I’ve often wondered to what extent poetry has the power to change people. For many, poetry provides a sense of comfort, consistency, and an opportunity to heal in ways that other genres of literature cannot provide. But to change someone’s attitude on an issue, to set the groundwork for a new lifestyle, to lay out the principles on how to live a more fulfilling life, is still something I’m uncertain is within poetry’s reach, at least not yet. My skepticism here stems from the fact that I believe poetry (in all its styles, form, and definitions), has exactly this potential, if we are willing to allow it to do so, and if as a society we provide literature a space in which it can flourish.
There seems to be shift in the way we look our changing world, specifically with regards to technology and the amount of time we use it. At this past year’s New Year’s Eve party, a group of friends and I made vision boards, boards with magazine cutouts of images and words that state our goals/resolutions for the upcoming year. All of them had some variation of spending less time with technology, being more present (with family, friends, etc.), and (I smiled with they presented this part of their boards) to read more books. None of them stated they wanted to read poetry collections (to my slight disappointment), but nevertheless, I found my friend’s determination to read more books inspiring, and I knew that somewhere someone had decided, perhaps long before the clock struck midnight, that they were going to read more poetry.
My own journey with the genre began with some reluctance, partly because I knew that I would become obsessive with it (as I become obsessive with whatever piques my interest). Near the end of my first semester of my MFA program, I seriously considered taking a different route, since the course load I was taking at the time had become increasingly overwhelming. However, I turned to poetry to calm my encroaching anxiety, and I’ve turned to it since as a way to remind myself that I am a part of this world, that I exist within all the good and bad that it presents every day.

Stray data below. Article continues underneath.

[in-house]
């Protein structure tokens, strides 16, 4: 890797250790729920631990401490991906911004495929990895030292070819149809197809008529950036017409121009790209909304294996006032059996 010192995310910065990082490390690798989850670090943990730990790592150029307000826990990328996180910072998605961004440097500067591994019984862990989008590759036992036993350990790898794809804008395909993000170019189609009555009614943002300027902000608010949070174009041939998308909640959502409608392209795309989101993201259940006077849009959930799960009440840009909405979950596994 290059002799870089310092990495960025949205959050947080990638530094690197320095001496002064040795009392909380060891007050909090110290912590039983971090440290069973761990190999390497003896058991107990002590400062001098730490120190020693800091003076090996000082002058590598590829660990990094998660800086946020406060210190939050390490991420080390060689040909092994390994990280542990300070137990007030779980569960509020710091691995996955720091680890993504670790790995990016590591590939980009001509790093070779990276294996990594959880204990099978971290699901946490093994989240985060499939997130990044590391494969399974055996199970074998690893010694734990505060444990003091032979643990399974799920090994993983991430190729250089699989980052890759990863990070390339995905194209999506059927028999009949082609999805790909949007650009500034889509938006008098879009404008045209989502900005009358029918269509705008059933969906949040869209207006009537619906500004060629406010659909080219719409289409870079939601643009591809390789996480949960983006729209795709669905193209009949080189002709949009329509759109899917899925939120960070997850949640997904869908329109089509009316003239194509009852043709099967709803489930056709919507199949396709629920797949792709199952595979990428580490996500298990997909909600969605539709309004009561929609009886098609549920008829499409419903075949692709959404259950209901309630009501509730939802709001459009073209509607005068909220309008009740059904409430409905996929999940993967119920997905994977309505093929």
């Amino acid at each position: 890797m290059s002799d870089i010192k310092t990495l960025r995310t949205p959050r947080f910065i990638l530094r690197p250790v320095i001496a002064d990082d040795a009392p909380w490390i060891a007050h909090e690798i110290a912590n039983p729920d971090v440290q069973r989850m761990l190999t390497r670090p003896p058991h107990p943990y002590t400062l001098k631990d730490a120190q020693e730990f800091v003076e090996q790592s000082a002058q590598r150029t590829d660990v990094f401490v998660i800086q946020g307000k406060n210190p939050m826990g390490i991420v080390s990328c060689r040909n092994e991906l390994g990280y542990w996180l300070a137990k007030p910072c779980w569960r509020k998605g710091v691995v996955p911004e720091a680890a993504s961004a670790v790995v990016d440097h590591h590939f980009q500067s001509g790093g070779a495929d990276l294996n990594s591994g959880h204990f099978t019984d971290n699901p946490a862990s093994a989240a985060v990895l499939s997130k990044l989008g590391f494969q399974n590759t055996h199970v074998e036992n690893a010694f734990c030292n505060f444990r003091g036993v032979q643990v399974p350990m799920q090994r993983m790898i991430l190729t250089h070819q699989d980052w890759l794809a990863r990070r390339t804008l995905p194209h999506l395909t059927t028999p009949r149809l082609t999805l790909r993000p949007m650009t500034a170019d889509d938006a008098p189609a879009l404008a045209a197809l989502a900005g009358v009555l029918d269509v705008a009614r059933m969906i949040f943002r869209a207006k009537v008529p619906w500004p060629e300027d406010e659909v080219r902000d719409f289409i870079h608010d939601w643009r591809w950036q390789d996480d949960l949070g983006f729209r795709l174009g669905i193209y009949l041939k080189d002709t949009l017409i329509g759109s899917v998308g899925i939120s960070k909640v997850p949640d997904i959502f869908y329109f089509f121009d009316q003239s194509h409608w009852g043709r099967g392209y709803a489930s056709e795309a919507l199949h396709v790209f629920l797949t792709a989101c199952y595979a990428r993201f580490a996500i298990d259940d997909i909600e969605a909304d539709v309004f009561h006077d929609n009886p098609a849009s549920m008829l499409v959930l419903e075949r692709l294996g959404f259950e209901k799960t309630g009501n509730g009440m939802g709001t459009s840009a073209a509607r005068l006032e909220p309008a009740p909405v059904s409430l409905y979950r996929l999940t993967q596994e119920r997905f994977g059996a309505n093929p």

Poetry can change the ways in which we view aspects of history and it can help us better address the present and beyond. Reading the work of Joy Harjo can teach us the importance of native landscape and cultures, and how we must come to terms with this country’s troubled past. Reading the work of W.S. Merwin can illuminate the horrors of war and can bring us closer to connecting more deeply with the earth. Reading the work of Jay Wright can allow us to examine history within the context of identity, and how the past is always influencing our present. And right now there is someone arranging and revising words we will read, study, and reflect upon in a way that will change us, provide us to the opportunity to heal, and make us better versions of ourselves. Like all poets, I hope my work will do the same, but more importantly I hope that we are able to view poetry, and all of literature for that matter, as a reliable resource we don’t just turn to every now and then, but that we weave into every aspect of our lives.
Esteban Rodríguez is the author of the collections Dusk & Dust, Crash Course, In Bloom, (Dis)placement, and The Valley. He is the Interviews Editor for the EcoTheo Review, an Assistant Poetry Editor for AGNI, and a regular reviews contributor for [PANK] and Heavy Feather Review. He lives in Austin, Texas.